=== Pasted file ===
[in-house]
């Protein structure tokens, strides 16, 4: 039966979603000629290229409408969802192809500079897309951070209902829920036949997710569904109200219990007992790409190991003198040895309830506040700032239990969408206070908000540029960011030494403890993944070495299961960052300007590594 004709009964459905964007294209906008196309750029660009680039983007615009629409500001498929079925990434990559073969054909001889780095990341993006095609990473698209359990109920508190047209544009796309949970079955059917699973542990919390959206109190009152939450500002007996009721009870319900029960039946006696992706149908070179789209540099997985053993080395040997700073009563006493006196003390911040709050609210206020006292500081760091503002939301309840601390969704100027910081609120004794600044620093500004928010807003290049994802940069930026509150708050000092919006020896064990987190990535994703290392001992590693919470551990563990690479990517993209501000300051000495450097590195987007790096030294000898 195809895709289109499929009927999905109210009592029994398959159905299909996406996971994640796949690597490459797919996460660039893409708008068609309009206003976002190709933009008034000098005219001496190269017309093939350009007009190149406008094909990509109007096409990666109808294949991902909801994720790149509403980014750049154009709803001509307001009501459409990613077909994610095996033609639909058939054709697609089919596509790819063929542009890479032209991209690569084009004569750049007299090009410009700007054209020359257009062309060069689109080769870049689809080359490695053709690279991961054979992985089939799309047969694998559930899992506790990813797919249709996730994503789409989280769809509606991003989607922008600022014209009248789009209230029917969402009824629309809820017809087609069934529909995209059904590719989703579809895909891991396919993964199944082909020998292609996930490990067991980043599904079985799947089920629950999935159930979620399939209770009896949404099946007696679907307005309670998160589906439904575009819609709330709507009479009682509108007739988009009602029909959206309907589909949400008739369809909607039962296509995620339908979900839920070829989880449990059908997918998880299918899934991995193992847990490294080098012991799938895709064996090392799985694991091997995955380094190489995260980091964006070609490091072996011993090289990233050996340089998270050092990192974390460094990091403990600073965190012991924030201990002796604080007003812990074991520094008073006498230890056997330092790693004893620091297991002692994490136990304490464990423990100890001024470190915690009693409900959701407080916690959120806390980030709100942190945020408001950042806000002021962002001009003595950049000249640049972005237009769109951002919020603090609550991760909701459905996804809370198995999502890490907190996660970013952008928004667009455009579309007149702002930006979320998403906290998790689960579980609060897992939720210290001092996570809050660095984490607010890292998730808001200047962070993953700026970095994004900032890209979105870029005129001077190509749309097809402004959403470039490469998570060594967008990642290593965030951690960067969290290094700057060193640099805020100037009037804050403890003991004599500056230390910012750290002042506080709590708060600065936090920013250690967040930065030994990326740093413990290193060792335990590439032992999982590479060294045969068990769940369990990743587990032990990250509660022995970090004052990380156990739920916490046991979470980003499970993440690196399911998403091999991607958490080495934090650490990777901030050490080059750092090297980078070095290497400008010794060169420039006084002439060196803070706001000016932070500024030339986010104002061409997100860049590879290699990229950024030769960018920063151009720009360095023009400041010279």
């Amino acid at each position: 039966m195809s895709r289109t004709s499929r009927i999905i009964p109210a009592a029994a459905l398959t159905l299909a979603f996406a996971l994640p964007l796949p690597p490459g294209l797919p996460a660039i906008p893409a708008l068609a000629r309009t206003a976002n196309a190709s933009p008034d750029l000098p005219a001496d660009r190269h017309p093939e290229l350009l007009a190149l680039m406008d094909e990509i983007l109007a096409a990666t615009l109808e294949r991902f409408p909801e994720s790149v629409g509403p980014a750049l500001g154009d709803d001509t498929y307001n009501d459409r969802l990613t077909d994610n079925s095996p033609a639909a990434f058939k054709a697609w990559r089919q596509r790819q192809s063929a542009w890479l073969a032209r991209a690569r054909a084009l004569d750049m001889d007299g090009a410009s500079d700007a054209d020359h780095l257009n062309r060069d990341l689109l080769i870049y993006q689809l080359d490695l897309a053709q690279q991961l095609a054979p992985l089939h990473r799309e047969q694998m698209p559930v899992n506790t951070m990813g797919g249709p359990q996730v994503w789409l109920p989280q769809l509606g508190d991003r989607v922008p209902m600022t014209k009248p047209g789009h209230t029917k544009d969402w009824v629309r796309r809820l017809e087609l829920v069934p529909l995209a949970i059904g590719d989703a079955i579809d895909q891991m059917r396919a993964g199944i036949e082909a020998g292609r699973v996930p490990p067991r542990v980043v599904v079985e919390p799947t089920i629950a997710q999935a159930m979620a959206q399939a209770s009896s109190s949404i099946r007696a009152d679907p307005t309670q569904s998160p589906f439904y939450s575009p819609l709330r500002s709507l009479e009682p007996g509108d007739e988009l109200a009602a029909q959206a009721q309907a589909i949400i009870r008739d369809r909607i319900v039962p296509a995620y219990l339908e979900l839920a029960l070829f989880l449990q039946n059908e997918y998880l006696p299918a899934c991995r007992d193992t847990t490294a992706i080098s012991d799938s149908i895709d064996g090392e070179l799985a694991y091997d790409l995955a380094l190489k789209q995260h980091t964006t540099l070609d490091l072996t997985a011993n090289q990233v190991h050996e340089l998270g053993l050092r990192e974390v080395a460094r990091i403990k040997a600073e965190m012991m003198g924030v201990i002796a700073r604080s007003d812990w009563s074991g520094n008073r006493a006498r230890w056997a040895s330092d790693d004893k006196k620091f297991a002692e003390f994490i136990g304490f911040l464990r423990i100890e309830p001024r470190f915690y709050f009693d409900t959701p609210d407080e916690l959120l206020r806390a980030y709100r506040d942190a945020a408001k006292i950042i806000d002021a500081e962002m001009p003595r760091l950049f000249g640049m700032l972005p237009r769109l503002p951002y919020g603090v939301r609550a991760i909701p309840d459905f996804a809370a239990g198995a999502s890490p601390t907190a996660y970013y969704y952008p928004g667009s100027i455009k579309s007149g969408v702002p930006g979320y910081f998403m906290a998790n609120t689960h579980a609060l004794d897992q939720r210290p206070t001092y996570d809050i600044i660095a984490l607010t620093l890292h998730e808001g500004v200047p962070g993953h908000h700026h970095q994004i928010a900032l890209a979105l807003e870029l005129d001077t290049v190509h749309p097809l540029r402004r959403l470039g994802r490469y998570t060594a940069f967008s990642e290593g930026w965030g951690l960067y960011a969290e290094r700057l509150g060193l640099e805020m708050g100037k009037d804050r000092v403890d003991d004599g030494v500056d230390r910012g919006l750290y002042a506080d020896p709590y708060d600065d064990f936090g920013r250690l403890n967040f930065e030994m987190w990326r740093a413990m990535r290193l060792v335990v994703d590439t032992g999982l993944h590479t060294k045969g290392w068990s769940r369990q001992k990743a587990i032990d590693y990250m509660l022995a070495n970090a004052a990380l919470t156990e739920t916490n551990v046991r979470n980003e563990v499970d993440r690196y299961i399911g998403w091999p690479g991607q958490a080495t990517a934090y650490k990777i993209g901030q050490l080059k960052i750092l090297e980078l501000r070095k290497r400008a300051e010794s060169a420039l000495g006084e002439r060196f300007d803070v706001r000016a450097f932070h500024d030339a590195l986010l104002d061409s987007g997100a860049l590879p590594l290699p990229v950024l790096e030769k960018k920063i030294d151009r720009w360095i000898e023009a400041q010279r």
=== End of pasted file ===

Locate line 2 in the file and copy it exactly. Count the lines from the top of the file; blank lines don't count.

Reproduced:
């Protein structure tokens, strides 16, 4: 039966979603000629290229409408969802192809500079897309951070209902829920036949997710569904109200219990007992790409190991003198040895309830506040700032239990969408206070908000540029960011030494403890993944070495299961960052300007590594 004709009964459905964007294209906008196309750029660009680039983007615009629409500001498929079925990434990559073969054909001889780095990341993006095609990473698209359990109920508190047209544009796309949970079955059917699973542990919390959206109190009152939450500002007996009721009870319900029960039946006696992706149908070179789209540099997985053993080395040997700073009563006493006196003390911040709050609210206020006292500081760091503002939301309840601390969704100027910081609120004794600044620093500004928010807003290049994802940069930026509150708050000092919006020896064990987190990535994703290392001992590693919470551990563990690479990517993209501000300051000495450097590195987007790096030294000898 195809895709289109499929009927999905109210009592029994398959159905299909996406996971994640796949690597490459797919996460660039893409708008068609309009206003976002190709933009008034000098005219001496190269017309093939350009007009190149406008094909990509109007096409990666109808294949991902909801994720790149509403980014750049154009709803001509307001009501459409990613077909994610095996033609639909058939054709697609089919596509790819063929542009890479032209991209690569084009004569750049007299090009410009700007054209020359257009062309060069689109080769870049689809080359490695053709690279991961054979992985089939799309047969694998559930899992506790990813797919249709996730994503789409989280769809509606991003989607922008600022014209009248789009209230029917969402009824629309809820017809087609069934529909995209059904590719989703579809895909891991396919993964199944082909020998292609996930490990067991980043599904079985799947089920629950999935159930979620399939209770009896949404099946007696679907307005309670998160589906439904575009819609709330709507009479009682509108007739988009009602029909959206309907589909949400008739369809909607039962296509995620339908979900839920070829989880449990059908997918998880299918899934991995193992847990490294080098012991799938895709064996090392799985694991091997995955380094190489995260980091964006070609490091072996011993090289990233050996340089998270050092990192974390460094990091403990600073965190012991924030201990002796604080007003812990074991520094008073006498230890056997330092790693004893620091297991002692994490136990304490464990423990100890001024470190915690009693409900959701407080916690959120806390980030709100942190945020408001950042806000002021962002001009003595950049000249640049972005237009769109951002919020603090609550991760909701459905996804809370198995999502890490907190996660970013952008928004667009455009579309007149702002930006979320998403906290998790689960579980609060897992939720210290001092996570809050660095984490607010890292998730808001200047962070993953700026970095994004900032890209979105870029005129001077190509749309097809402004959403470039490469998570060594967008990642290593965030951690960067969290290094700057060193640099805020100037009037804050403890003991004599500056230390910012750290002042506080709590708060600065936090920013250690967040930065030994990326740093413990290193060792335990590439032992999982590479060294045969068990769940369990990743587990032990990250509660022995970090004052990380156990739920916490046991979470980003499970993440690196399911998403091999991607958490080495934090650490990777901030050490080059750092090297980078070095290497400008010794060169420039006084002439060196803070706001000016932070500024030339986010104002061409997100860049590879290699990229950024030769960018920063151009720009360095023009400041010279």